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A unanimous vote by the Cottonwood City Council, Tuesday, May 3, has made Cottonwood the first city in Arizona to adopt the Tobacco 21 initiative, restricting the sale and consumption of tobacco and vapor products to those 21 and older.
 
The new law goes into effect Thursday, June 2.Brandon Willden puffs on a cigarette. Cottonwood recently passé an ordinance upping the age of sale of tobacco and vapor products from 18 to 21.

Thanks to the Sierra Club Grand Canyon Chapter, those looking to make a positive impact on the health of our waterways had the opportunity Saturday, April 30.Sierra Club-Grand Canyon chapter member Jennifer Martin, left, is the Arizona Water Sentinels Program Coordinator. Martin ran a training session for monitoring six locations along the middle Verde River. The river was 15.2 degrees Celsius, with a pH of 7.89. Pat Kelly waited until measurements were complete before collecting samples of the water.

For two to three hours, participants joined the Arizona Water Sentinels in their efforts to help monitor water quality and quantity on the Verde River. Experts discussed issues on the Verde, as well as the Sierra Club’s efforts to help manage high desert riparian systems.

Amid all the talk about budgetary constraints and performance rankings, it’s easy to forget that Arizona’s schools have the power to surprise and innovate.Filmmaker Bruce Fraser, left, and Michael Dubrow set up to present a new smart phone app to Mingus Union High School’s digital filmmaking class. Dubrow is one of the creators of Doozie, while Fraser is a filmmaker who recorded the presentation.

In a Mingus Union High School classroom are an array of high-powered iMac computers, each loaded with software designed to help digital media teacher Jeff Wood inspire his students to new heights of cinematic creativity.

Each year’s holiday season is soon forgotten — yet, occasionally, the holiday spirit keeps giving well into the busy days of the new year.Home Depot donated $5,000 worth of paint and labor to repaint the inside of the Old Town Mission. The  volunteers in orange pose with the mission staff, who were also wielding paint brushes and rollers.

And indeed, you’d be hard pressed to find a busier place than the Old Town Mission, laboring harder to sustain the effort of giving.

A half dozen people stood outside the Cottonwood City Council Chambers at 6 p.m. April 18, as the Cottonwood Planning and Zoning Commission’s meeting reached capacity.Brookfield Homes’ 89 & Vine project would include a commercial district. The project allows 2,050 residential units, 117.6 acres for commercial space, 188 acres for mixed use, 2 acres for the construction of a wastewater treatment facility and 176 acres of open space. Homes are expected to be in the $220,000 range.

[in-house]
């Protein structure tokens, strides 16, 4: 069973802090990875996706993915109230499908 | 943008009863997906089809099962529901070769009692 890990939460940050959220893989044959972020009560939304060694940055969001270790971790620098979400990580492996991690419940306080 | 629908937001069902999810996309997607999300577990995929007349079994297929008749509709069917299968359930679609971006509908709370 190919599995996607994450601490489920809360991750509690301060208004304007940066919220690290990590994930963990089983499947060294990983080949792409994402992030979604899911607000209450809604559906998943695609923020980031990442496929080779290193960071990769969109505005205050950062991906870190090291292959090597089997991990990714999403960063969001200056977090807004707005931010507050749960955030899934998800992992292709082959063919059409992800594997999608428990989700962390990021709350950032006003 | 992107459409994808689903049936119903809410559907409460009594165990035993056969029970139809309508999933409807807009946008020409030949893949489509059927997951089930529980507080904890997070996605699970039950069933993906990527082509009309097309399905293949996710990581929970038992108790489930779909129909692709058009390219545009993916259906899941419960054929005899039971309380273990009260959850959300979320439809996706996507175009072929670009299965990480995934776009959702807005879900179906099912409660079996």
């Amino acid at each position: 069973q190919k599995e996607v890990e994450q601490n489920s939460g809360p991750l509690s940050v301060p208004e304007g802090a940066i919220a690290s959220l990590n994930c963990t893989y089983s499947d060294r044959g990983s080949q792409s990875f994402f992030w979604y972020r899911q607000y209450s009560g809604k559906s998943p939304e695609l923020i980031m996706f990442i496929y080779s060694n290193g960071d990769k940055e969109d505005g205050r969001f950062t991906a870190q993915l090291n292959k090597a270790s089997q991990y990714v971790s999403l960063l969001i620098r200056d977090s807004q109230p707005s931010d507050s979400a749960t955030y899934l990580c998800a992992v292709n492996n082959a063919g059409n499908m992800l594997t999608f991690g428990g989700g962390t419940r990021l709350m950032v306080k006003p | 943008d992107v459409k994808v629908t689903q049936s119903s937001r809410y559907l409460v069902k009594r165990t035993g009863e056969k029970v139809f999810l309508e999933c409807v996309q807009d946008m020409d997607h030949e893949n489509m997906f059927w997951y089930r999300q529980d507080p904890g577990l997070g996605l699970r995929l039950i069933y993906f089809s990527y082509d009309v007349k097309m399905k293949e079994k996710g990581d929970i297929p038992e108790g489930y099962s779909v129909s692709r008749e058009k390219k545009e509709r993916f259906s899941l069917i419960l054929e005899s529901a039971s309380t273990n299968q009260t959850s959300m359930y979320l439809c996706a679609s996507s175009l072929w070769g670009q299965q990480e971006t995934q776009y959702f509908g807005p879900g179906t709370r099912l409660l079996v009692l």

The meeting presented an overview of the proposed design review program for Brookfield Homes’ 89 & Vine project, including the project design aspects such as building architecture, landscaping and site features.

Another case is solved, thanks this time to the help of future dispatcher Jessica Casas.Jessica Casas, 9, got to work with Communications Specialist and Dispatch Trainer Chelsey Shepherd of the Public Safety Communications Center in Cottonwood, becoming a dispatcher for a day. The event came about after Casas wrote a letter to the Cottonwood Police Department as part of a class assignment, inquiring about aspects of dispatching and showing interest in the career.

The 9-year-old got to see what life was like as a dispatch officer Friday, April 22, at the Cottonwood Police Department.

One of the most pressing concerns of Arizona voters is education funding — specifically, will it be possible for students to compete when their schools are among the nation’s most underfunded?File photo/Larson Newspapers

What kind of man should you trust to take you into space?Tom Yager discusses the innovative technologies developed by Elon Musk, founder of Tesla Motors and Space Exploration Technologies Corporation. Yager appeared as part of Yavapai College Osher Lifelong Learning program’s Brown Bag Brain Buzz lecture series.

According to Tom Yager, a former physics professor with over three decades in the technology industry, the best man for the job may be Elon Musk. Standing before a packed room of Osher Lifelong Learning Institute students at Yavapai College Verde Valley Campus Thursday, April 14, Yager made a compelling argument for including Musk among the century’s most influential people.

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